Rob Zombie’s “The Lords of Salem” (2012)

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Rob Zombie gets horror movies.  He understands the genre the way only a die-hard fan does. Every time I watch one of his films I find myself wanting to look through his movie collection. I can tell we grew up loving the same shows and movies. THE LORDS OF SALEM is an homage film, an elaborate stew of Zombie’s influences. It is entirely on its own at the same time. The cast is full of genre veterans, but Zombie’s voice is clear.

Sheri Moon Zombie is the focus of LORDS. She plays vital roles in all of his other films, but this movie hinges on her, and she pulls it off. Sheri is Heidi La Roc Hawthorne, one-third of a famous local radio DJ group in Salem, Massachusetts. She is burned out, trying to overcome drug addiction and rebuild her life. We see her for the first time riding in a car at night, lights flashing across her as she struggles to stay awake. Heidi is a woman trying to outrun her demons.

Heidi receives an anonymous delivery of a vinyl record in a wooden box from a band called The Lords. The bizarre repetitive tones send Heidi into a series of hallucinations about a coven of witches, led by Margaret Morgan, that was tortured and executed by Heidi’s ancestor, Reverend Jonathan Hawthorne, in the 1600’s.When Heidi and her co-DJs play the record on air, it also has a hypnotic effect on the women listening. The hallucinations destroy what grip Heidi has on her life, and she falls into the witches’ plan: to make her the mother of Satan’s child and kill the descendants of the Salemites who executed them.

LORDS, like the rest of Zombie’s films, is loaded with strong performances. Zombie alums appear alongside genre greats. Jeffrey Daniel Phillips (HALLOWEEN II, 2009; 31, 2016) and Ken Foree (HALLOWEEN, 2007; THE DEVIL’S REJECTS, 2005) are Heidi’s co-dDJs Whitey and Herman. The banter among the three is one of the best parts of the film. Bruce Davison is Francis Matthias, a writer and historian, who uncovers Heidi’s link to the witches and tries unsuccessfully to warn her. Torsten Voges (31, 2016) kills it as Count Gorgann of the death metal band Leviathan. He is completely deadpan as he is being interviewed and mocked by the DJs.

Still from THE LORDS OF SALEM

Meg Foster is Margaret Morgan, head of the coven — a cultish figure who is intense and magnetic. The coven appears naked throughout most of the film. They are haggard and dirty, perpetuating the image of the witch as the hag on the fringes of society. Zombie has said he wanted them to come across like the Manson family.  Andrew Prine of SIMON, KING OF THE WITCHES (1971) is seen briefly as Jonathan Hawthorne. Judy Geeson is Lacy, Heidi’s mothering landlord. She and her sisters Sonny (Dee Wallace) and Megan (Patricia Quinn) are helping to channel Morgan and the coven and to bring Heidi to them. Patricia Quinn is, of course, famous for THE ROCKY HORROR PICTURE SHOW (1975) and for playing a witch in an episode of the HAMMER HOUSE OF HORROR TV show (1980).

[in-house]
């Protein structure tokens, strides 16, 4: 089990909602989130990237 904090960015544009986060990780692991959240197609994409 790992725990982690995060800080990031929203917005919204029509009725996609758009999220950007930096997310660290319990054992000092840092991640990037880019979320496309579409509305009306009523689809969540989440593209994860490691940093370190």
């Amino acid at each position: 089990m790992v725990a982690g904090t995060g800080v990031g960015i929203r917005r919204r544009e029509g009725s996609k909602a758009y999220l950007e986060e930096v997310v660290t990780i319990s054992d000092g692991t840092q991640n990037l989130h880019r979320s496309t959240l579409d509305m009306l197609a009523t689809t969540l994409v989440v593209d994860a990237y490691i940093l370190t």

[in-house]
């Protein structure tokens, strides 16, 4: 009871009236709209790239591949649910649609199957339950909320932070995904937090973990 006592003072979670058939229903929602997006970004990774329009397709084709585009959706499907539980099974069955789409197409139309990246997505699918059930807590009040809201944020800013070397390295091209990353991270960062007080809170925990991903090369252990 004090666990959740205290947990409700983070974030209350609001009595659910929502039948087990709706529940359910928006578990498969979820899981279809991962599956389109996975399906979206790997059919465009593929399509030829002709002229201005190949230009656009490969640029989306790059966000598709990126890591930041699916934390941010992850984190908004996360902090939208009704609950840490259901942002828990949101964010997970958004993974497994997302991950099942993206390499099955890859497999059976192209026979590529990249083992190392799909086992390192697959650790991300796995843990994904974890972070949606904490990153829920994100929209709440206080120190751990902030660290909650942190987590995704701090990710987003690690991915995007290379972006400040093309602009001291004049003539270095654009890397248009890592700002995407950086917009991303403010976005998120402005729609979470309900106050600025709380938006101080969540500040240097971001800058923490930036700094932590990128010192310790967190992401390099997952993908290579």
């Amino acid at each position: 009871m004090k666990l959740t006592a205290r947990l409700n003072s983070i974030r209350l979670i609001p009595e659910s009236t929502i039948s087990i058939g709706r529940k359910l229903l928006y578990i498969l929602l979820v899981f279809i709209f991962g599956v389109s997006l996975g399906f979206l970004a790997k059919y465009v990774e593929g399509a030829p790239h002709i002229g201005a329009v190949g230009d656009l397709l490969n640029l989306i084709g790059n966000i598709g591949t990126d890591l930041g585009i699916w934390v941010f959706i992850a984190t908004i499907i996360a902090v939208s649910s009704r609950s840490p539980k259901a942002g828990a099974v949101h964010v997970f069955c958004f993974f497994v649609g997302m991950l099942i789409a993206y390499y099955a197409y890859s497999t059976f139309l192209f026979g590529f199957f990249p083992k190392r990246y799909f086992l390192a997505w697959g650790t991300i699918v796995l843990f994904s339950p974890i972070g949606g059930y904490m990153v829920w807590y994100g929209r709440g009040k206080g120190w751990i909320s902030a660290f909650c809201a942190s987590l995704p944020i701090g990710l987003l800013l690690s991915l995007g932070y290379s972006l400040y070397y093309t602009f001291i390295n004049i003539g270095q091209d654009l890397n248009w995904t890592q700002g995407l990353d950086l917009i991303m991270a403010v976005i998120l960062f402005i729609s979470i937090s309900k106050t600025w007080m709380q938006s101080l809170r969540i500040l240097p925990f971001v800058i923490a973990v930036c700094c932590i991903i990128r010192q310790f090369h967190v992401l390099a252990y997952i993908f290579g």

LORDS OF SALEM combines elements of many different films. The dark interior of the apartment house and the patterned carpet is reminiscent of THE SHINING (1980) and ROSEMARY’S BABY (1968). Argento, Fulci, and Ken Russell all appear to have been influences. The hallucination scenes made me think of Jodorowsky. Even Lovecraft is thrown into the mix.

Bava’s BLACK SUNDAY (1960) is also strongly represented in the witch execution scene. THE MASK OF SATAN was another name for the Bava film. Like Barbara Steele’s character in BLACK SUNDAY, Margaret Morgan wears a mask forced upon her by her executioners in LORDS. Masks and their removal are a running theme in the film. The black-and-white films Heidi watches references them; the strange doctor figures terrorizing her appear to wear grotesque masks.

The use of music in a Zombie film is, of course, a major element. The music in LORDS OF SALEM is a central theme. Zombie’s bandmate John 5 composed the score, including the rhythmic dirge of the coven. I loved the use of The Velvet Underground’s “Venus in Furs” in the heavy flirtation scene between Heidi and Whitey. The score especially helps to even out what are a couple of clunky transition scenes.

“Why the goat?”

Count Gorgann talks about the goat and Satan representing free will. Heidi, however, seems to be in a continual state of oppression, either by drugs, Christianity, or the coven. As Megan tells her while reading her palm, she is tied to her fate. There is no escape; only acceptance brings real freedom. Heidi’s only path is to be the gateway of Morgan’s revenge on Salem. She and all the other female descendants are drawn to a one-night-only performance by the coven. Heidi does achieve a form of transcendence through transformation into a dark Madonna.

Zombie’s films have an organic feel. The imagery in LORDS blends well and is layered. He knows the effect he is going for and very little goes to waste or seems unnecessary. I catch something different every time I watch. Rob Zombie’s films always seem to provoke strong reactions of love and hate. He will always be something of a dark horse in the industry. While I want him to succeed and grow, I hope he maintains that fringe mentality. His films will be ones that stand out well into the future.